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Aspen can still have big ideas

Thanks to Scott Condon for The Aspen Times front-page article about some of my “reflections” in regard to six generations of Coopers in Aspen (“Buzz Cooper reflects on family’s past, present and future in Aspen,” June 20, The Aspen Times). He did an admirable job of writing — as usual. However, I would like to add some words and ideas about a topic he omitted: philosophy.

I have spent many bits and pieces of my nearly-90 years of life pondering the meaning of life, the beauty of the surroundings in Aspen and the opportunities to make changes in our society and the world. Above all, I have been fascinated by the big ideas which surrounded the Aspen Institute (“Aspen Institute for Humanistic Studies,” as it once was called).

Big ideas attracted big minds (Mortimer Adler and Matthew Barzun), plus numerous fine thinkers among the participants. Leaders at the Institute included people like Alvin Eurich, a fellow who helped me create two symposiums at the Institute. We were interested in people in power in education — superintendents of schools. We were aiming at changes based on philosophic principles.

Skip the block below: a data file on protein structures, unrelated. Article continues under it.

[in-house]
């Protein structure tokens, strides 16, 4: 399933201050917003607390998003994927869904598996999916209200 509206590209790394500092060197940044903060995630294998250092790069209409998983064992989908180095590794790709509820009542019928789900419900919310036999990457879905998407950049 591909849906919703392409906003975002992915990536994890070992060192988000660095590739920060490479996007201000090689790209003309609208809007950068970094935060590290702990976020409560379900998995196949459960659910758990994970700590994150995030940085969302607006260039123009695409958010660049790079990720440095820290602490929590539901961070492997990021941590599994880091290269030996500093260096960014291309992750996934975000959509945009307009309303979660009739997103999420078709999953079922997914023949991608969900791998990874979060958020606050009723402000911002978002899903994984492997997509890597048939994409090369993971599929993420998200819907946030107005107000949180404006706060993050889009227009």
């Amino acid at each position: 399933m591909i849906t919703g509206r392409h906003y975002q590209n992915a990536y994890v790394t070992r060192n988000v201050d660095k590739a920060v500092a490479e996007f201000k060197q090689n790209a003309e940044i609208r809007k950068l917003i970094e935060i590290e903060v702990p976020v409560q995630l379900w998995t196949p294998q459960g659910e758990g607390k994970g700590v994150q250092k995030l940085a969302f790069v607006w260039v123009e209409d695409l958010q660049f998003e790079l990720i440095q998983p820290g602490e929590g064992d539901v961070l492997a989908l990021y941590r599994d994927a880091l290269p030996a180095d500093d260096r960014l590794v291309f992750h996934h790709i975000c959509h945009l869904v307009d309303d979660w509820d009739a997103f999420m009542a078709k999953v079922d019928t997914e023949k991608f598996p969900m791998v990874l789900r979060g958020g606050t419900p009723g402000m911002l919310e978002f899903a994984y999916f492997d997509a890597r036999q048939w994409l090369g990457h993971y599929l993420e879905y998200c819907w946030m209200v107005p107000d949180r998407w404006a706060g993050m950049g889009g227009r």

From my high school years, on through college and Stanford university, I took classes in philosophy. I believed that meaningful changes in schools and in the world’s societies would come through in-depth thinking and practices. I wrote two books (hardly best sellers!) that expanded my thoughts and encouraged new ideas and new ways of looking at schools.

I even included thoughts on “How to decrease the chances of war.”



I have only a few months or years left, but I would like to set up a foundation or a tax-free group to put philosophy in a more central position in our nation and world. A dream, not likely to come true, but maybe …

Maybe the new generations of Coopers will help keep ideas a central focus in a very special town: Aspen.

Stirling “Buzz” Cooper

Phoenix


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